Yesterday, my wife and I went to a used book store. I was browsing their foreign books section and found a book with Devanagari script on it. The first thing that caught my eye was the word dharmaśāstra (धर्मशास्त्र) written on the cover. I thought “aha! a Sanskrit book”. But above it I saw the word māramana (मॉरमन), which did not ring any bell. (People who read Hindi will already have found where I erred.) I looked at the table of contents and realized immediately that the book was in Hindi, not Sanskrit. But that word, māramana, did not ring a bell. I was trying to figure out whether it was the name of an ancient author, a place, some sort of obscure philosophical view. Then I noticed the ardhacandra over the first syllabe. That’s the half moon diacritical mark above the word. This is not a normally found in Sanskrit so it has to be a modern Hindi word. Since it is Hindi, the last short “a” vowel is not pronounced so it should sound like māraman. Still, nothing came to mind. Then I remembered that the ardhacandra is normally used in transliterating the long “o” sound found in some English words (like in the name “John”: जॉन). Ok, so it is an English name sounding like moraman…. the religion of moraman…. moraman morman… Mormon!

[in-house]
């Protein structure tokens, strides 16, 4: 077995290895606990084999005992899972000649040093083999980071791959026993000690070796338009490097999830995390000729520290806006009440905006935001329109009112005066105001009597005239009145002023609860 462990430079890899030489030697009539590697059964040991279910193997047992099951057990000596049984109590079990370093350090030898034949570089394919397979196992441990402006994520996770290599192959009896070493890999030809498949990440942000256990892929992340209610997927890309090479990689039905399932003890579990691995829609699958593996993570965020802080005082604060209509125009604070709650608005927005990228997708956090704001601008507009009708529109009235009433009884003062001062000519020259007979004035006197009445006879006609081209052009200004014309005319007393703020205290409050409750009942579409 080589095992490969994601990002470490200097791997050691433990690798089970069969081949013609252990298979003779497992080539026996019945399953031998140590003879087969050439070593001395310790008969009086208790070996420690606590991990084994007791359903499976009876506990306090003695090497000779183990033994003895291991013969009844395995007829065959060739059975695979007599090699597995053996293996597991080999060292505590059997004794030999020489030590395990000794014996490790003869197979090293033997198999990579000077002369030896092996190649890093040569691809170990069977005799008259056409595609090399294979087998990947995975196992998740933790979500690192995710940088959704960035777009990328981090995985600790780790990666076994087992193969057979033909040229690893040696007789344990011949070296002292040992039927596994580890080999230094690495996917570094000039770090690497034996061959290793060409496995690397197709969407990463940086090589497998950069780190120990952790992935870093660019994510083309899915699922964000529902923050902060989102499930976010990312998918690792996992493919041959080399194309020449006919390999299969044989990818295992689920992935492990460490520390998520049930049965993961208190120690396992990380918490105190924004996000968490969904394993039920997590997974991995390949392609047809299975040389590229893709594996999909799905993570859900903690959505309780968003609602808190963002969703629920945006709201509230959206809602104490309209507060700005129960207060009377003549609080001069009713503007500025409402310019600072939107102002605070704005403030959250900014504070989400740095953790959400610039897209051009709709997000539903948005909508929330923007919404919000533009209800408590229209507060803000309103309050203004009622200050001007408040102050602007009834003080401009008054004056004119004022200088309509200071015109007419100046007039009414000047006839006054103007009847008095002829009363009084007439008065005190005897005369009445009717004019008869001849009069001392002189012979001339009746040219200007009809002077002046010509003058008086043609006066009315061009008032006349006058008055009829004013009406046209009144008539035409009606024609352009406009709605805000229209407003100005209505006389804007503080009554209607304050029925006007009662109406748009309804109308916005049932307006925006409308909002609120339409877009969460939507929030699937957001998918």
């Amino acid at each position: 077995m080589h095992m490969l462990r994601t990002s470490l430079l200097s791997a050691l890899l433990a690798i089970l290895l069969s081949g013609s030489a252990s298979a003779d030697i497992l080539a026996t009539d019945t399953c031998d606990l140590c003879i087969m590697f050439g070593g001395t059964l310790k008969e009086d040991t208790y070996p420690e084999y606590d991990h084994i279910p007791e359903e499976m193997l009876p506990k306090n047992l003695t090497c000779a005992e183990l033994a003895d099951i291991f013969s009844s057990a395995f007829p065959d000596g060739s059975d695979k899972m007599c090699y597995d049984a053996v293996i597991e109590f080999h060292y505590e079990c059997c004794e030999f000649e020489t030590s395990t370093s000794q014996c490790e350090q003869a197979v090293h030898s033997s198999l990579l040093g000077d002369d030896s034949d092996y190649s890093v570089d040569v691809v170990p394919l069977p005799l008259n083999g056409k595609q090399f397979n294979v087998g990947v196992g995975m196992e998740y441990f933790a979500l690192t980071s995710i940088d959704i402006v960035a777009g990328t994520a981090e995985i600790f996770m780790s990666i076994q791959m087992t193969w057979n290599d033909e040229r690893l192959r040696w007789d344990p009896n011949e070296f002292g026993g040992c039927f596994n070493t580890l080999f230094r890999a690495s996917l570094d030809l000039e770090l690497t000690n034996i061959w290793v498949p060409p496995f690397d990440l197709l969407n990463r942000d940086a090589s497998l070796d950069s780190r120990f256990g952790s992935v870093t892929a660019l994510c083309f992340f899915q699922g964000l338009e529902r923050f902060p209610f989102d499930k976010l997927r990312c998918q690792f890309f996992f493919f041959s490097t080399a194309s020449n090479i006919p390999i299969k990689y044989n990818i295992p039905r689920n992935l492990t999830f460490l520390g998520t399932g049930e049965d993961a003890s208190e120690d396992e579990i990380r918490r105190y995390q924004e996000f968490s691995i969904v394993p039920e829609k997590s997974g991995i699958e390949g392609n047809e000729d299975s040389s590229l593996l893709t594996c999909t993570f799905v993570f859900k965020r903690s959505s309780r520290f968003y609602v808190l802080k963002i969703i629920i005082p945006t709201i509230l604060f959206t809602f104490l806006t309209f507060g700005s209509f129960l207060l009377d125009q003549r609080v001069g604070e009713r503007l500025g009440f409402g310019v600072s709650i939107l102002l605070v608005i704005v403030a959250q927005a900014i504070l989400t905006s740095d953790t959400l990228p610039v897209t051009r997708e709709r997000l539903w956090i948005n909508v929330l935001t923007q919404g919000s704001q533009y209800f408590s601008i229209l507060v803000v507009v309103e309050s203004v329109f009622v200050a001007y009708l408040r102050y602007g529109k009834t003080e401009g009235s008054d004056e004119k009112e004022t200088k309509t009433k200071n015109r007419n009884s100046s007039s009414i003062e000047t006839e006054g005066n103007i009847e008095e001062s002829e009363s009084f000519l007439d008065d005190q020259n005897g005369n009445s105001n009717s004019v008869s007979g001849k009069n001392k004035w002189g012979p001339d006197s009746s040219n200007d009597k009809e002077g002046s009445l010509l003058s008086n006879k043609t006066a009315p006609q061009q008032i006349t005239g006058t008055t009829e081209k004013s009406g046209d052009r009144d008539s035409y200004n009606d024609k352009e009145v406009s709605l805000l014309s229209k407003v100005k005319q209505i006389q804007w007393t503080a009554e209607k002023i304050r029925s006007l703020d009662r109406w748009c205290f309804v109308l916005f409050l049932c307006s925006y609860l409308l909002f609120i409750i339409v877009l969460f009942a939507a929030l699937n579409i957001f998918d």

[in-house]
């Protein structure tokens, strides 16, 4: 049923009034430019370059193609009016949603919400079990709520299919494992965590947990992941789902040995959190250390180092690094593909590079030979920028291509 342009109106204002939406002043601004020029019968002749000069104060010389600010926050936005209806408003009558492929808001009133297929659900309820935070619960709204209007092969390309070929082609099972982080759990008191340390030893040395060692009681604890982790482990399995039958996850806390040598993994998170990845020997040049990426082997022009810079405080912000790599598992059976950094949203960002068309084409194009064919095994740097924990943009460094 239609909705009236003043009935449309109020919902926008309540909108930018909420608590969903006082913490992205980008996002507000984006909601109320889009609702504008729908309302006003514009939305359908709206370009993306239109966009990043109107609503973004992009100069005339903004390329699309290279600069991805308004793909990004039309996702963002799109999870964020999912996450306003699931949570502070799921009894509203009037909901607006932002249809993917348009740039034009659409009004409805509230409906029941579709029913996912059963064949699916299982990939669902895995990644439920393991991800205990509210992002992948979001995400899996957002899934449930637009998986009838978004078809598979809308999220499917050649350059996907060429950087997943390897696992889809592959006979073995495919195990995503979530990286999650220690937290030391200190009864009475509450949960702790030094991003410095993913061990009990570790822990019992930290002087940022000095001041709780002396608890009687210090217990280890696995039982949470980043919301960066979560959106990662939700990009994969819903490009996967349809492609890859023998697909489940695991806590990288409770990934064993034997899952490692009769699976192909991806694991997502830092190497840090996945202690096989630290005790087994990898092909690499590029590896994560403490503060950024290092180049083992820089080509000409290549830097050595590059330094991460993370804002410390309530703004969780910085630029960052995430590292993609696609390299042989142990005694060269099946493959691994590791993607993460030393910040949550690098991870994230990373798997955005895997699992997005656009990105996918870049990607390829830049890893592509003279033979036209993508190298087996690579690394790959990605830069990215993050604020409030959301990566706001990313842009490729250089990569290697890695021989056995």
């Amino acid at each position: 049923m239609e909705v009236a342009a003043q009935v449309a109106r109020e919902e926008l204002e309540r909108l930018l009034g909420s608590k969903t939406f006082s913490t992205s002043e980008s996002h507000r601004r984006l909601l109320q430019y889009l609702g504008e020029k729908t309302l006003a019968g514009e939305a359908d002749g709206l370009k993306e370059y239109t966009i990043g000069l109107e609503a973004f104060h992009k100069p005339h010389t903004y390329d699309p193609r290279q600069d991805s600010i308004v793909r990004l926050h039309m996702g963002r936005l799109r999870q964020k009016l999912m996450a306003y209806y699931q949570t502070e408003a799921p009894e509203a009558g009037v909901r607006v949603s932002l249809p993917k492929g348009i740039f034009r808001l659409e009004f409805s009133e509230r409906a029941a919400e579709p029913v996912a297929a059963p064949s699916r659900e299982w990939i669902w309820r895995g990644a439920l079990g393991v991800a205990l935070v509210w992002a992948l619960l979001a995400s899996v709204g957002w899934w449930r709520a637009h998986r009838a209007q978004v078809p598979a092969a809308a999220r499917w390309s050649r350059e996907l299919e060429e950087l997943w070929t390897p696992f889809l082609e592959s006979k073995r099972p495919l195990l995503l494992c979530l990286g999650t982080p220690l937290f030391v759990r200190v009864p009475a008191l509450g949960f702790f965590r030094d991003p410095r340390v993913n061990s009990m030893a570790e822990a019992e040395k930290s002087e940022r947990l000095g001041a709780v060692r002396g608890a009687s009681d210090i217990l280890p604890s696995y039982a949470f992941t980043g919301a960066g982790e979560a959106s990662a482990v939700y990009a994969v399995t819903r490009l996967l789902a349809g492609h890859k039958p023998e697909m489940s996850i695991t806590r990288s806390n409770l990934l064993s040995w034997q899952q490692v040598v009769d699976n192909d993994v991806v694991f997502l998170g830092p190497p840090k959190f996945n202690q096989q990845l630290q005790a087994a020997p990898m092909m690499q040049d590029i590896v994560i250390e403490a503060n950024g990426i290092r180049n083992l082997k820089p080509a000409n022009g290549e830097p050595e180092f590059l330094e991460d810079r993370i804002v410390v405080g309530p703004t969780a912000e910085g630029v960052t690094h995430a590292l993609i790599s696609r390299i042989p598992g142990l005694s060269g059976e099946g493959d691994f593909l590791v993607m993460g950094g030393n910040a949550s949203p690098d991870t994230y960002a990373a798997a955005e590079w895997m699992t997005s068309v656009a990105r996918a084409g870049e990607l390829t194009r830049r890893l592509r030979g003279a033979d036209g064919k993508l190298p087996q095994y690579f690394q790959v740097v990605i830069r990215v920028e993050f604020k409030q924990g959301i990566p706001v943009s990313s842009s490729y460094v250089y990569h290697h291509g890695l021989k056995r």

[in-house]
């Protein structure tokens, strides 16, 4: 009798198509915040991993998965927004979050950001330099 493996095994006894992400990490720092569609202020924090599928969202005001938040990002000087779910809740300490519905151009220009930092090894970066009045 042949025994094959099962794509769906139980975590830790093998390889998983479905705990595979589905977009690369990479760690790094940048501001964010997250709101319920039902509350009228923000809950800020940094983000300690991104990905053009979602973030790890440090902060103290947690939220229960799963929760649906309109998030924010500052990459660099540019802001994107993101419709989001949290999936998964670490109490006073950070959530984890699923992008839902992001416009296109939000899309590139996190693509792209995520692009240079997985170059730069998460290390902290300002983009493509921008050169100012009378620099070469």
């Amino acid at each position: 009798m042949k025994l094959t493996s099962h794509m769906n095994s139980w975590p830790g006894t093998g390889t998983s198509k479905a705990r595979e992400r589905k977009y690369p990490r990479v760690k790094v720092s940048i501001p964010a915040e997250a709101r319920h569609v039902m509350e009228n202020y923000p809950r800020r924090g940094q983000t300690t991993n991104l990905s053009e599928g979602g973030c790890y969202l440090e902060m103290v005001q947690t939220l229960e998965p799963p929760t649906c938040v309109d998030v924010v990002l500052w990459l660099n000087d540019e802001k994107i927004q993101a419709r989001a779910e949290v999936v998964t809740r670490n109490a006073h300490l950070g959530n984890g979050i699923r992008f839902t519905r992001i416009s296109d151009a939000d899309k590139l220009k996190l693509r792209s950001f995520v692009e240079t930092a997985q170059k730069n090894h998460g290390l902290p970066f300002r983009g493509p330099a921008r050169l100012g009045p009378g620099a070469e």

It was an instructional book about Mormonism. It’s been my experience that recognizing English words transliterated in Hindi is pretty hard. Unfortunately, I don’t have to read such transliterated words very often. Here, I had a big fat clue in the ardhacandra but I’m reading much more Sanskrit than Hindi these days and even in the Hindi I read from time to time, the ardhacandra is not very frequent. So it initially slipped my mind. In general, Hindi transliteration of English words is done to represent how the English word sounds to the ears of native Hindi speakers. Hence, it requires quite a bit of mental gymnastics for a reader thinking in English to totally flip perspectives. The reader must no longer be an English language speaker looking at Hindi as a foreign language but must become a Hindi speaker looking at English as a foreign language. Arguably, the same gymnastics sometimes has to be performed with French for instance but because English and French “grew up” together, so to speak, and use the same script, the mental gymnastics involved are usually trivial.